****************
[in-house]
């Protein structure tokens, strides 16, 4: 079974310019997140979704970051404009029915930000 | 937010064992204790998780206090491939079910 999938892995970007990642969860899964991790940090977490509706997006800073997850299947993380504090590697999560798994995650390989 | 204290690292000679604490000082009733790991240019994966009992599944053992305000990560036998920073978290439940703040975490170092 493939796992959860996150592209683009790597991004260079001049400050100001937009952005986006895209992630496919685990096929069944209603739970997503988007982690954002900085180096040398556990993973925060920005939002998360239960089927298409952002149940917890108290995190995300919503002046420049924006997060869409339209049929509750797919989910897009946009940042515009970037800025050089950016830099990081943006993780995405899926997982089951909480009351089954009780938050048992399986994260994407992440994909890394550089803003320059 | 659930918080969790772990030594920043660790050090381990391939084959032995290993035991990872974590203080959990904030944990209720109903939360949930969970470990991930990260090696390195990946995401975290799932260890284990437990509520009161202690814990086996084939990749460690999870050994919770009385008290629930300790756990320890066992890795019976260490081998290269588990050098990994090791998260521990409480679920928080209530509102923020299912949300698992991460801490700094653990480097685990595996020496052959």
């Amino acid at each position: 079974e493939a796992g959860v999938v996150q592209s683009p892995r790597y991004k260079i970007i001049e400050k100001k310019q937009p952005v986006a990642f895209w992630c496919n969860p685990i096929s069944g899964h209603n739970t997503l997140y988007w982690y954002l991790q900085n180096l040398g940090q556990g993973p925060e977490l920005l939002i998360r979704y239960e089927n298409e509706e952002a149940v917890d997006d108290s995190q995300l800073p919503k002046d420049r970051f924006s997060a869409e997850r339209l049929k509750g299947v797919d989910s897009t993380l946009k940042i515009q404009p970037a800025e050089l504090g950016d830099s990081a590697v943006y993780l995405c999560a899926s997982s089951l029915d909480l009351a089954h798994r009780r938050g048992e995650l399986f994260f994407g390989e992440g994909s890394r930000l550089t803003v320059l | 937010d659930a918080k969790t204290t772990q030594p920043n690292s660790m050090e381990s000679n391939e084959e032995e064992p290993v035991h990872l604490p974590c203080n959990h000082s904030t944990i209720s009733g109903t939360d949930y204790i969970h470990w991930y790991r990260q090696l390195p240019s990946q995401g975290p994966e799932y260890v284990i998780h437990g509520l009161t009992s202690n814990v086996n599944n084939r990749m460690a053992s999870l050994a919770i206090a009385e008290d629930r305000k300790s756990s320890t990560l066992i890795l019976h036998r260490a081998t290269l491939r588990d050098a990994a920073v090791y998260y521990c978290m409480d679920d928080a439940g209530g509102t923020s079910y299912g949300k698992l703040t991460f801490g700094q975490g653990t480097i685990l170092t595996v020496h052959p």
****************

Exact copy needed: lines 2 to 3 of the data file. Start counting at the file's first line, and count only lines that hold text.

């Protein structure tokens, strides 16, 4: 079974310019997140979704970051404009029915930000 | 937010064992204790998780206090491939079910 999938892995970007990642969860899964991790940090977490509706997006800073997850299947993380504090590697999560798994995650390989 | 204290690292000679604490000082009733790991240019994966009992599944053992305000990560036998920073978290439940703040975490170092 493939796992959860996150592209683009790597991004260079001049400050100001937009952005986006895209992630496919685990096929069944209603739970997503988007982690954002900085180096040398556990993973925060920005939002998360239960089927298409952002149940917890108290995190995300919503002046420049924006997060869409339209049929509750797919989910897009946009940042515009970037800025050089950016830099990081943006993780995405899926997982089951909480009351089954009780938050048992399986994260994407992440994909890394550089803003320059 | 659930918080969790772990030594920043660790050090381990391939084959032995290993035991990872974590203080959990904030944990209720109903939360949930969970470990991930990260090696390195990946995401975290799932260890284990437990509520009161202690814990086996084939990749460690999870050994919770009385008290629930300790756990320890066992890795019976260490081998290269588990050098990994090791998260521990409480679920928080209530509102923020299912949300698992991460801490700094653990480097685990595996020496052959």
């Amino acid at each position: 079974e493939a796992g959860v999938v996150q592209s683009p892995r790597y991004k260079i970007i001049e400050k100001k310019q937009p952005v986006a990642f895209w992630c496919n969860p685990i096929s069944g899964h209603n739970t997503l997140y988007w982690y954002l991790q900085n180096l040398g940090q556990g993973p925060e977490l920005l939002i998360r979704y239960e089927n298409e509706e952002a149940v917890d997006d108290s995190q995300l800073p919503k002046d420049r970051f924006s997060a869409e997850r339209l049929k509750g299947v797919d989910s897009t993380l946009k940042i515009q404009p970037a800025e050089l504090g950016d830099s990081a590697v943006y993780l995405c999560a899926s997982s089951l029915d909480l009351a089954h798994r009780r938050g048992e995650l399986f994260f994407g390989e992440g994909s890394r930000l550089t803003v320059l | 937010d659930a918080k969790t204290t772990q030594p920043n690292s660790m050090e381990s000679n391939e084959e032995e064992p290993v035991h990872l604490p974590c203080n959990h000082s904030t944990i209720s009733g109903t939360d949930y204790i969970h470990w991930y790991r990260q090696l390195p240019s990946q995401g975290p994966e799932y260890v284990i998780h437990g509520l009161t009992s202690n814990v086996n599944n084939r990749m460690a053992s999870l050994a919770i206090a009385e008290d629930r305000k300790s756990s320890t990560l066992i890795l019976h036998r260490a081998t290269l491939r588990d050098a990994a920073v090791y998260y521990c978290m409480d679920d928080a439940g209530g509102t923020s079910y299912g949300k698992l703040t991460f801490g700094q975490g653990t480097i685990l170092t595996v020496h052959p």